11. It could be... Enterolab is not well trusted because their false positive rate is rather high, but there would be some actual positives in there too. Did you doctor run the full (medically accepted) panel of celiac disease tests?  They are tTG IgA, tTG IgG, DGP IgA, DGP IgG (deaminated gliadin antibodies), EMA IgA, total serum IgA (control test) and possibly the older AGA IgA and AGA IgG (anti-gliadin antibodies).  Each test can miss up to a quarter of all celiacs, more if they are gluten-free, so it is best to run multiple tests. If all tests were neative then chances are slim (but not zero) that you could have celiac disease BUT people who have the dermatitis herpetiformis expression of celiac disease (horrible, itchy, maddening rash) tend to have a higher rate of false negative blood tests.  If that is dh you have, you will have a harder time getting diagnosed.  If you do do more testing, you need to be eating gluten in the 8-12 weeks prior to testing. About 1-2 slices of bread per day. We have someone who is almost a dh expert (unfortunately for her). I'll point out your question to her and she may be able to help. Best wishes.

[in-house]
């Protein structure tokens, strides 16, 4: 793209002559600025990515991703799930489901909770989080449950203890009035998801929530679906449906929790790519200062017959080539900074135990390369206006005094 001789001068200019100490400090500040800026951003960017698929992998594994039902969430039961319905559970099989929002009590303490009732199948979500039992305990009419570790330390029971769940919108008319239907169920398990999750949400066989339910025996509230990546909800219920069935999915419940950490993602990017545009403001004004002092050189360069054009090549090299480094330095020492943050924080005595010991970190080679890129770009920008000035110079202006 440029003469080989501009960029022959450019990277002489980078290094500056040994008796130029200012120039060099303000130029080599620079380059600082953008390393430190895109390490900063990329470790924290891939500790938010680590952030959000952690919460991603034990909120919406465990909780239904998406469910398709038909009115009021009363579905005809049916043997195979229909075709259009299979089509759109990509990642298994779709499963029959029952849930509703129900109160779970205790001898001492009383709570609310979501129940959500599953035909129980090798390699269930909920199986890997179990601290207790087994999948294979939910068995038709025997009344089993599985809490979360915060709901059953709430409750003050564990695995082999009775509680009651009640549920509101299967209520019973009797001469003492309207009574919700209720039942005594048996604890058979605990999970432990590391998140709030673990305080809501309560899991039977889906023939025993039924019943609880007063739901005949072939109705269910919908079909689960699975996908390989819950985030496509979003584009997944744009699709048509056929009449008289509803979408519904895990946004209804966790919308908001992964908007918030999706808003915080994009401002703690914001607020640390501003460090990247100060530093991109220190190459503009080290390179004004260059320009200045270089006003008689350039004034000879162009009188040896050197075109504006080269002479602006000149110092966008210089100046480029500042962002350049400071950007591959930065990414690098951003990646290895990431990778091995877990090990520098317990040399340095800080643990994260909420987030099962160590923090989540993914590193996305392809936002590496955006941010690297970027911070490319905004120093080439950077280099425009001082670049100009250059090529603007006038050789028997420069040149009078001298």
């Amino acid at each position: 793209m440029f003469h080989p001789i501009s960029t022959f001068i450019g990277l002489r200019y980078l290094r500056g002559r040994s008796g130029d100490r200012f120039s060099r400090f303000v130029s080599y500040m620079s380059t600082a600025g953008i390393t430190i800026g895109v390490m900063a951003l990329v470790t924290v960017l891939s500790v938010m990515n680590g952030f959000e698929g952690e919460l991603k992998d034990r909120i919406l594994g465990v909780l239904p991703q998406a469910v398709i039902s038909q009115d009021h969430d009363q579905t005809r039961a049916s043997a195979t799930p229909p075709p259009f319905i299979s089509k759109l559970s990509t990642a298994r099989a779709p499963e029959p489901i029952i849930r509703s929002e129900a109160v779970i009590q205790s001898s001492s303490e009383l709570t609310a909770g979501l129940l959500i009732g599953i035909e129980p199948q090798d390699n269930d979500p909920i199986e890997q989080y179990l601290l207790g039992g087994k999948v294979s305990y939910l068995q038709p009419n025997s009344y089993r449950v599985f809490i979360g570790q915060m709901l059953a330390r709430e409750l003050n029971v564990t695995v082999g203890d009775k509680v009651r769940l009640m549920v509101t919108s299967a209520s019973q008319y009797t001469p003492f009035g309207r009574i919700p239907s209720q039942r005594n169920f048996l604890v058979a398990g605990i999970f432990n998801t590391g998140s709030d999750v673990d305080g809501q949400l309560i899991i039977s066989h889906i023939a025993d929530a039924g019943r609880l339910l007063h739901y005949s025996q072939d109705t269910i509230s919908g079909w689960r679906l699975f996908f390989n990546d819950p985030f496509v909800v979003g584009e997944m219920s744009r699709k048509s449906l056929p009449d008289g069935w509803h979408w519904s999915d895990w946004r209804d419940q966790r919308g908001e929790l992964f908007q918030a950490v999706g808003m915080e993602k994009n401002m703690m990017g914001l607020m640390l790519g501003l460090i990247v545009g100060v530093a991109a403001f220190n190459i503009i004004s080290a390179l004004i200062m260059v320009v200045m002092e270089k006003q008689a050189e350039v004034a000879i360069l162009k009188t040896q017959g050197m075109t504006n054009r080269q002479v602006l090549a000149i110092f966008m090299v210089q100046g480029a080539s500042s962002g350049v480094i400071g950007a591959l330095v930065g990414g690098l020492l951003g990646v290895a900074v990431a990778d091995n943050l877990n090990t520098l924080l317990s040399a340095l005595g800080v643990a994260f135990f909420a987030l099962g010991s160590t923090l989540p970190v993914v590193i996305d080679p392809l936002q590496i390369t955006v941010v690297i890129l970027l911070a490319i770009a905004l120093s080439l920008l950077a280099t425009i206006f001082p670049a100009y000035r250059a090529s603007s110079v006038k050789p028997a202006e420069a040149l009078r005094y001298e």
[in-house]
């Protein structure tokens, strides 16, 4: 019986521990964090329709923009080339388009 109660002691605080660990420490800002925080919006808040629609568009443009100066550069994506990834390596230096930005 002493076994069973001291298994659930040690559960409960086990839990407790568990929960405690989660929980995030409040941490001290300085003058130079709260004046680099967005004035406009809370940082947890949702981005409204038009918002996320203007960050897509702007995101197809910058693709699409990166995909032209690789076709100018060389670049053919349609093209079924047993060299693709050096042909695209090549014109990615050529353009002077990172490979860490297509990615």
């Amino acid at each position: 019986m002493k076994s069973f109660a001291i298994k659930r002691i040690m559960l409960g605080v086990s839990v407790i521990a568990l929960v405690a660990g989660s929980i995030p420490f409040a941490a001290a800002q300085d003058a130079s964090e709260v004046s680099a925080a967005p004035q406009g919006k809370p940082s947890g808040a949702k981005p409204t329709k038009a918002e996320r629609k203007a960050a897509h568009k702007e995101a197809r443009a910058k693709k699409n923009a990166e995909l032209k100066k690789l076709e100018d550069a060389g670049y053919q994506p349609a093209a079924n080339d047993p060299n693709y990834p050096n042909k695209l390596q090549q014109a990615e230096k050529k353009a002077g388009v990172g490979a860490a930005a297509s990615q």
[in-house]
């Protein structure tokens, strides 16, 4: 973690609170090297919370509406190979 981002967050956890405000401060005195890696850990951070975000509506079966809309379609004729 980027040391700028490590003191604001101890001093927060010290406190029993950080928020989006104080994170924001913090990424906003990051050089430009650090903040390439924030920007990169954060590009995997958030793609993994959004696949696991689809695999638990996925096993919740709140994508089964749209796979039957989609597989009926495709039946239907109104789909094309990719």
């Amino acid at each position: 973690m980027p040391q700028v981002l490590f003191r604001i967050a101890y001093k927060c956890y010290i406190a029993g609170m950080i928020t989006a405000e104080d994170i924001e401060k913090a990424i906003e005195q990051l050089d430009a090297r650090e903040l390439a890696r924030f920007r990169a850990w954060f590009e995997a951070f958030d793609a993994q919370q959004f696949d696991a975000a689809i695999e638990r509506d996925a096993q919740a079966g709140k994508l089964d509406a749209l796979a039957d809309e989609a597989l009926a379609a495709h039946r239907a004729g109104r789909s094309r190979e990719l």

12. Unfortunately, your story is pretty common.  I think being told "it's all in your head" should be a symptom of celiac disease - it would be a popular one. I first saw the doctor about my "tummy aches" when I was 8 or so. I remember being told that I was just one of those people who gets a stomacah ache ater she eats, and I should have a glass of milk with every meal.  Celiac can cause lactose intolerance so that never did help either.  I figured out my celiac disease, did the biocard test, and only went to the doctor to confirm it, 30 odd years later. I'm afraid I have to agree that many doctors are only good for acute medical emergencies and their prescription pad.  For that, I need my doctor. There are some good doctors out there, I've just never had one.  LOL I don't know if that is medical negligence.  It elt like it to me too, but people dont sue doctors up here (canada) unless the doctor has done something very wrong to them, and even then it is unusual.  I doubt missed celiac would be considered negligence up here.  Just guessing.